The snowfall of the 2007-2008 winter was the heaviest in Montana since 1997.  This resulted in the first High Water Year that has been experienced by the younger guides and the fly fishers who have taken up the sport in the last decade.  In this piece, I will talk about the different seasons that occur in Low Water Years and in High Water Years.

The Madison River has dropped now that the flushing flows are over with.  The warmer water temperatures that will come with the warmer weather, will cause increased bug activity–right on into the time the salmonflies and golden stones get started.  That’s when the fish really get their feedbags on.  There will be some March Browns and some caddis activity—especially the big caddis: size 8, with a very dark brown body and a dark brown spotted wing.  The big caddis will be all over the place.  They always precede the salmonfly hatch and golden stone hatch and continue through the salmonfly hatch.  The smaller caddis—size 14 and 16–will pop all the way through the salmonfly hatch too, and even some small caddis.

These hatches will come off even if the water rises and gets dirty from the runoff, because we’re going to experience still pretty big doses of snowmelt through June and into July.   But the bug hatches–they kind of overcede everything–and the fish start to eat hard and they start to look for all sorts of different fly patterns–including streamers.

This early season stuff is going to be huge—just monstrous—all these hatches.  What’s going to happen with the multiple days of temperatures into the seventies and eighties in the valley is that the hatches will start to come off as the water warms and then the warmer temperatures will start the snow melting and the cold water coming into the river will lower the water temperature again and slow down the hatches.  So the hatches in this High Water Year won’t be as prolific and won’t last as long during the day as they do in the Low Water Years.  There’s going to be a sprinkling of hatches throughout this season.  It’s not going to be one huge emergence, because the water temperature won’t allow it.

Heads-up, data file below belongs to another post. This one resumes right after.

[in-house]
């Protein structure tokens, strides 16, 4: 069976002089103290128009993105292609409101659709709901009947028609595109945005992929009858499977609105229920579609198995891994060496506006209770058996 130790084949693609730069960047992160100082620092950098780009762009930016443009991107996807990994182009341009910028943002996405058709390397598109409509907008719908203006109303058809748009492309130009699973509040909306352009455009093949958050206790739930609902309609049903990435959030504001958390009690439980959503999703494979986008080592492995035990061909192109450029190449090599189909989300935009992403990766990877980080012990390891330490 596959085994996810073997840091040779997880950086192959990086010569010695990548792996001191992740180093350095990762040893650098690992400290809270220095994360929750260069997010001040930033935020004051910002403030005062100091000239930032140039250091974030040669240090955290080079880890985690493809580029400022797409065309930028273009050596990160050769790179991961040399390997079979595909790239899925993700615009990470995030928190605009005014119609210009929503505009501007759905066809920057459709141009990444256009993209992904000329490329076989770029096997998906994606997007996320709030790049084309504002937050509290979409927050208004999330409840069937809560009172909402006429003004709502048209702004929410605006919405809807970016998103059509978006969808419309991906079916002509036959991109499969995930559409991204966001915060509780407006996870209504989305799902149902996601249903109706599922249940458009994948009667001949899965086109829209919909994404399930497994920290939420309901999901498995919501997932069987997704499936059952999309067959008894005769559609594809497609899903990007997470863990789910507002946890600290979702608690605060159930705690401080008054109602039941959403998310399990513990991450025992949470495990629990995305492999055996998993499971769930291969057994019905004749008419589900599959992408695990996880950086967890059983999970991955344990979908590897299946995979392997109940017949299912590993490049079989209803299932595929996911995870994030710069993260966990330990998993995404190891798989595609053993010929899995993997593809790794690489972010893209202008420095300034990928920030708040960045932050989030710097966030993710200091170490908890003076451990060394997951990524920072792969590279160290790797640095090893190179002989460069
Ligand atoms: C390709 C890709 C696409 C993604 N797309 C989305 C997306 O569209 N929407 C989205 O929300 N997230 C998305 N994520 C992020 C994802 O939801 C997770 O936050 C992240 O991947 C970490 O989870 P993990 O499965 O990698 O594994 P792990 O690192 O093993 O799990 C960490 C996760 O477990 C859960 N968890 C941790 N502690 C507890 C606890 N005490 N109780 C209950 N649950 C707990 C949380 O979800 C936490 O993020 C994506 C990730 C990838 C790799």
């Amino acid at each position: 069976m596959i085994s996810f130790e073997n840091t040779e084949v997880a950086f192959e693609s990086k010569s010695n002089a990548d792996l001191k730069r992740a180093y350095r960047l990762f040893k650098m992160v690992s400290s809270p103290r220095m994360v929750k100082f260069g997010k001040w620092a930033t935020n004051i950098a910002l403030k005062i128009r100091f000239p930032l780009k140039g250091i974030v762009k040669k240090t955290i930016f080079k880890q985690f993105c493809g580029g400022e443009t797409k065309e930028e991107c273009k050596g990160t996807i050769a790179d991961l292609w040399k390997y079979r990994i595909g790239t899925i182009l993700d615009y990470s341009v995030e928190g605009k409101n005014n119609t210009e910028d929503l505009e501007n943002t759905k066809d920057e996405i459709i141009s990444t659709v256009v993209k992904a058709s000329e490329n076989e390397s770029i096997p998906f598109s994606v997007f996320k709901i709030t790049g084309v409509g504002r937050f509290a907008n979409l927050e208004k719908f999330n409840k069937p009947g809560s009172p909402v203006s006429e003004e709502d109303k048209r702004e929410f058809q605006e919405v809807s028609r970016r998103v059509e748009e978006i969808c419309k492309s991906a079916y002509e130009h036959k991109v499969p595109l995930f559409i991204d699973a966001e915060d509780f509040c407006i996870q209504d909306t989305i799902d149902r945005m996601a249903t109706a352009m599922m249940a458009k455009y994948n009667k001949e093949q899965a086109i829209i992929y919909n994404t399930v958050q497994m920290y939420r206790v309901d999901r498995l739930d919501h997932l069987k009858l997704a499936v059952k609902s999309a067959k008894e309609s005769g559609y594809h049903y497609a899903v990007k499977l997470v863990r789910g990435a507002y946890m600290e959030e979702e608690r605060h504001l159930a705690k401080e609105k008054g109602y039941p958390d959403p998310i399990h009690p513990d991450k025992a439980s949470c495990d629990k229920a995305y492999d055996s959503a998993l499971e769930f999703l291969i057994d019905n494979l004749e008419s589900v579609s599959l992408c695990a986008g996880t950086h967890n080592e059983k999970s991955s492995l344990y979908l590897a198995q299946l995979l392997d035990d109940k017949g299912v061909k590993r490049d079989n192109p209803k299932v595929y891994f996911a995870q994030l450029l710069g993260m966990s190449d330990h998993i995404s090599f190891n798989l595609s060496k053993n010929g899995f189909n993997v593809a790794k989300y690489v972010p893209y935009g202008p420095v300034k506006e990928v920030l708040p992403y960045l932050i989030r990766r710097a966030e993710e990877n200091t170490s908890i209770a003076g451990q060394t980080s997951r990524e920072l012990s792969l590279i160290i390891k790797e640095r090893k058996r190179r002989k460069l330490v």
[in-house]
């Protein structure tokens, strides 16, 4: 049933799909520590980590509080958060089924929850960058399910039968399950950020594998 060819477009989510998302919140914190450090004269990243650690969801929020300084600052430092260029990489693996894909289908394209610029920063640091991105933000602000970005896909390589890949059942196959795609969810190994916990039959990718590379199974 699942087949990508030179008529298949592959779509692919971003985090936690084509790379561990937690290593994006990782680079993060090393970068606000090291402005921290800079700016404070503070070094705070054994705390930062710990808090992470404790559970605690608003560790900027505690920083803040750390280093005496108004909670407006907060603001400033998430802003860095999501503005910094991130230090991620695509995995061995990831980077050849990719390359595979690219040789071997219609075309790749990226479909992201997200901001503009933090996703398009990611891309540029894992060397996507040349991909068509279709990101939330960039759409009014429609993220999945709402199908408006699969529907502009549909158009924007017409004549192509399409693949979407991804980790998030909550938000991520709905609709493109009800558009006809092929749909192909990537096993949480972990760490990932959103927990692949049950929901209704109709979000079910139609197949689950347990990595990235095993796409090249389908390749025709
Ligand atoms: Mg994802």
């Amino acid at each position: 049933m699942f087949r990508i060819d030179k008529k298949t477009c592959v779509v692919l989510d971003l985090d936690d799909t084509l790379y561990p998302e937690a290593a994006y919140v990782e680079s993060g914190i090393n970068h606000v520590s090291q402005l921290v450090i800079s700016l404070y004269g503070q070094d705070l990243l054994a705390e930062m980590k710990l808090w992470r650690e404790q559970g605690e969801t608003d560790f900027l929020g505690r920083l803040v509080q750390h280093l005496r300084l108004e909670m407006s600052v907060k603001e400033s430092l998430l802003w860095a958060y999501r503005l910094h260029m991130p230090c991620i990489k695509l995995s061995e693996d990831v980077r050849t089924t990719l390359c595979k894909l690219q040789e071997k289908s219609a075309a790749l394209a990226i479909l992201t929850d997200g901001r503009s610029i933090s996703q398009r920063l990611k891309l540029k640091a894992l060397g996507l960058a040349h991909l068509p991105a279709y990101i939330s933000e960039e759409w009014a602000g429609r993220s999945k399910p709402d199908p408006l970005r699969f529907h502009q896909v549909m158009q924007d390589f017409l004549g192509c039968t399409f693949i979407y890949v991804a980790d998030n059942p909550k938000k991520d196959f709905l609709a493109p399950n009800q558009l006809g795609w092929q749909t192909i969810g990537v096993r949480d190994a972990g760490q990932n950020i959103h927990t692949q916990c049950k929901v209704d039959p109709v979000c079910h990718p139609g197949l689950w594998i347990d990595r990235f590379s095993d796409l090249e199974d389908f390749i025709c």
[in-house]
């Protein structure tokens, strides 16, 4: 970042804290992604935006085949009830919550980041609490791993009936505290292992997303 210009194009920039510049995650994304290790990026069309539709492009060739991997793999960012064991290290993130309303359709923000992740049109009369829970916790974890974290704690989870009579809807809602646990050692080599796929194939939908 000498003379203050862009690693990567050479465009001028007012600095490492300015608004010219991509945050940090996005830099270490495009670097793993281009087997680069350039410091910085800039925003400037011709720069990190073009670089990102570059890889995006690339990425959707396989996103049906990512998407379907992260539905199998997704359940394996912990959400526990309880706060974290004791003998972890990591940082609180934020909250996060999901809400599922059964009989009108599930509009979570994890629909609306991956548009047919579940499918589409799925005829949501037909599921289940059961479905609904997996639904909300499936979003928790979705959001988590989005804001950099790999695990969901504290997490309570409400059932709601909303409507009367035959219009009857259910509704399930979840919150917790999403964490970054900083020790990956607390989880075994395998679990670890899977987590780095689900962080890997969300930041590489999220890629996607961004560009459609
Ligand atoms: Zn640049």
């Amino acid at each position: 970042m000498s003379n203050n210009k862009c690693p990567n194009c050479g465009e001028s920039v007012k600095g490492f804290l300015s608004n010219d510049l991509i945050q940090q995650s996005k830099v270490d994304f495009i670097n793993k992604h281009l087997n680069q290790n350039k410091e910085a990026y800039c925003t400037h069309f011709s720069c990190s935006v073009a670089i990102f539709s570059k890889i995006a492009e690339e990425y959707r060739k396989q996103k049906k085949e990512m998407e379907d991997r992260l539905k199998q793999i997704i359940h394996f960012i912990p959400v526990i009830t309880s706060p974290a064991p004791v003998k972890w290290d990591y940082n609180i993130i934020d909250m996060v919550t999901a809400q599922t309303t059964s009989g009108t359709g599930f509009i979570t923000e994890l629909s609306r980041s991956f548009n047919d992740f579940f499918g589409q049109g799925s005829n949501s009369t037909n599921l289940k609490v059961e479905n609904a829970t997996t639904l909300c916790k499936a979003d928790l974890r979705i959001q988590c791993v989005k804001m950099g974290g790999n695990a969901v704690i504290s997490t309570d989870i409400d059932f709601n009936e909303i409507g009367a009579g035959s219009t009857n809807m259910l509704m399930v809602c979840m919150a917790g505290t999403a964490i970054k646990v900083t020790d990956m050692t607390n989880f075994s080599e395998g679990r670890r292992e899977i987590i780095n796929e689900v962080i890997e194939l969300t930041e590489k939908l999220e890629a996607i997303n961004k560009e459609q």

There’s going to be a smattering of bugs every day, which is every fly fisher’s dream.  It’s going to be like somebody is chummin’ the fish up for you, but they’re not feedin’ them.  They’re just getting them interested.  But the fish are not going to be able to gorge themselves.  The water temperature and the smaller number of bugs that are hatching just won’t allow it.  They’re just getting the fish interested, but there aren’t enough insects for the fish to gorge themselves.

Fish are like dogs.  A dog will eat until he’s gorged—sometimes until he throws up.   Well, fish are no different.  If they can eat and gorge, they will.  But because of mother nature, what’s going to happen with the snowmelt and the insects, it’s going to be a smattering  of a whole bunch of different flies throughout the early season that will last throughout the summer.  That’s gonna be the thing that’s gonna bring the fish to the surface a lot.  They’ll eat and be very opportunistic from the stuff that’s first emerging out of the rocks and the vegetation to stuff that’s caught in the film to stuff that’s layin’ eggs.  This will result in them hitting all the patterns.  That’s what goes on in a typical High Water Year.

In a Low Water Year, the water temperatures reach critical mass extremely quick and they don’t drop.  All the hatches come off and then there’s no hatches left when we get to the end of July or the first part of August.  But when you get colder water temperatures, that doesn’t happen.  So a High Water Year is so much better for the insects, so much better for the fish, I think.

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